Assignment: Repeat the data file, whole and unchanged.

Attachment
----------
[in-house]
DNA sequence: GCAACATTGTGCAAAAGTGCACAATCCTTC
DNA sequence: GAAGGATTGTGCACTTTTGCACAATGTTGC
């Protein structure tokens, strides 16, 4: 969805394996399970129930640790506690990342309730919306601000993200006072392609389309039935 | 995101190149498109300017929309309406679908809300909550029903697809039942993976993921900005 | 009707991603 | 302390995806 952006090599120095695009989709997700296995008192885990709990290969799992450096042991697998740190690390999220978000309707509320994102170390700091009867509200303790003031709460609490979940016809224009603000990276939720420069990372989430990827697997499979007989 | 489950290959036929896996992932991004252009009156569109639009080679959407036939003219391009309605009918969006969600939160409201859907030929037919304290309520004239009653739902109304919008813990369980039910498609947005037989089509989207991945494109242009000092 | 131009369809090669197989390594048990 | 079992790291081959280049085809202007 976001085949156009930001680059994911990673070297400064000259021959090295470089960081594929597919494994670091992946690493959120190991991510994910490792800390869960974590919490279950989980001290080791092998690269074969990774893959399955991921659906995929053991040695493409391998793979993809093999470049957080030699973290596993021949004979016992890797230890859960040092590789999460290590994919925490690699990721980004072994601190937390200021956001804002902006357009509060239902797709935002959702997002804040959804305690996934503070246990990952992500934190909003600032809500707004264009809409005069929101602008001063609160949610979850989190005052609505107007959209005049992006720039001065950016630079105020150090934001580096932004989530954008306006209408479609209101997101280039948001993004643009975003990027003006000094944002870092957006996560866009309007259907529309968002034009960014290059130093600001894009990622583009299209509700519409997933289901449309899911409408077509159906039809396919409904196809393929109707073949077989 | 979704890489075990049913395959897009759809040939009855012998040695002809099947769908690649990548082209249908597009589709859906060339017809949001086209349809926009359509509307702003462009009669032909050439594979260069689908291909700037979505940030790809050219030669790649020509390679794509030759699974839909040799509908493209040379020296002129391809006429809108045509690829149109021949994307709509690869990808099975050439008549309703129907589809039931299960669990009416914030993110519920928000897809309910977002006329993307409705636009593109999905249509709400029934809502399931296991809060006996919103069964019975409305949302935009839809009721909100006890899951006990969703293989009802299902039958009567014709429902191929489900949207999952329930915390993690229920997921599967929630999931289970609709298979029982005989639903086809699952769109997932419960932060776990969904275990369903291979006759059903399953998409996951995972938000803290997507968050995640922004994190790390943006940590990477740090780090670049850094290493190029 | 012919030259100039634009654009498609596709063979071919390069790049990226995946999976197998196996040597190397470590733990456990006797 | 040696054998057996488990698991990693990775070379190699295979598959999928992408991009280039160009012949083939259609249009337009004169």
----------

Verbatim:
[in-house]
DNA sequence: GCAACATTGTGCAAAAGTGCACAATCCTTC
DNA sequence: GAAGGATTGTGCACTTTTGCACAATGTTGC
């Protein structure tokens, strides 16, 4: 969805394996399970129930640790506690990342309730919306601000993200006072392609389309039935 | 995101190149498109300017929309309406679908809300909550029903697809039942993976993921900005 | 009707991603 | 302390995806 952006090599120095695009989709997700296995008192885990709990290969799992450096042991697998740190690390999220978000309707509320994102170390700091009867509200303790003031709460609490979940016809224009603000990276939720420069990372989430990827697997499979007989 | 489950290959036929896996992932991004252009009156569109639009080679959407036939003219391009309605009918969006969600939160409201859907030929037919304290309520004239009653739902109304919008813990369980039910498609947005037989089509989207991945494109242009000092 | 131009369809090669197989390594048990 | 079992790291081959280049085809202007 976001085949156009930001680059994911990673070297400064000259021959090295470089960081594929597919494994670091992946690493959120190991991510994910490792800390869960974590919490279950989980001290080791092998690269074969990774893959399955991921659906995929053991040695493409391998793979993809093999470049957080030699973290596993021949004979016992890797230890859960040092590789999460290590994919925490690699990721980004072994601190937390200021956001804002902006357009509060239902797709935002959702997002804040959804305690996934503070246990990952992500934190909003600032809500707004264009809409005069929101602008001063609160949610979850989190005052609505107007959209005049992006720039001065950016630079105020150090934001580096932004989530954008306006209408479609209101997101280039948001993004643009975003990027003006000094944002870092957006996560866009309007259907529309968002034009960014290059130093600001894009990622583009299209509700519409997933289901449309899911409408077509159906039809396919409904196809393929109707073949077989 | 979704890489075990049913395959897009759809040939009855012998040695002809099947769908690649990548082209249908597009589709859906060339017809949001086209349809926009359509509307702003462009009669032909050439594979260069689908291909700037979505940030790809050219030669790649020509390679794509030759699974839909040799509908493209040379020296002129391809006429809108045509690829149109021949994307709509690869990808099975050439008549309703129907589809039931299960669990009416914030993110519920928000897809309910977002006329993307409705636009593109999905249509709400029934809502399931296991809060006996919103069964019975409305949302935009839809009721909100006890899951006990969703293989009802299902039958009567014709429902191929489900949207999952329930915390993690229920997921599967929630999931289970609709298979029982005989639903086809699952769109997932419960932060776990969904275990369903291979006759059903399953998409996951995972938000803290997507968050995640922004994190790390943006940590990477740090780090670049850094290493190029 | 012919030259100039634009654009498609596709063979071919390069790049990226995946999976197998196996040597190397470590733990456990006797 | 040696054998057996488990698991990693990775070379190699295979598959999928992408991009280039160009012949083939259609249009337009004169």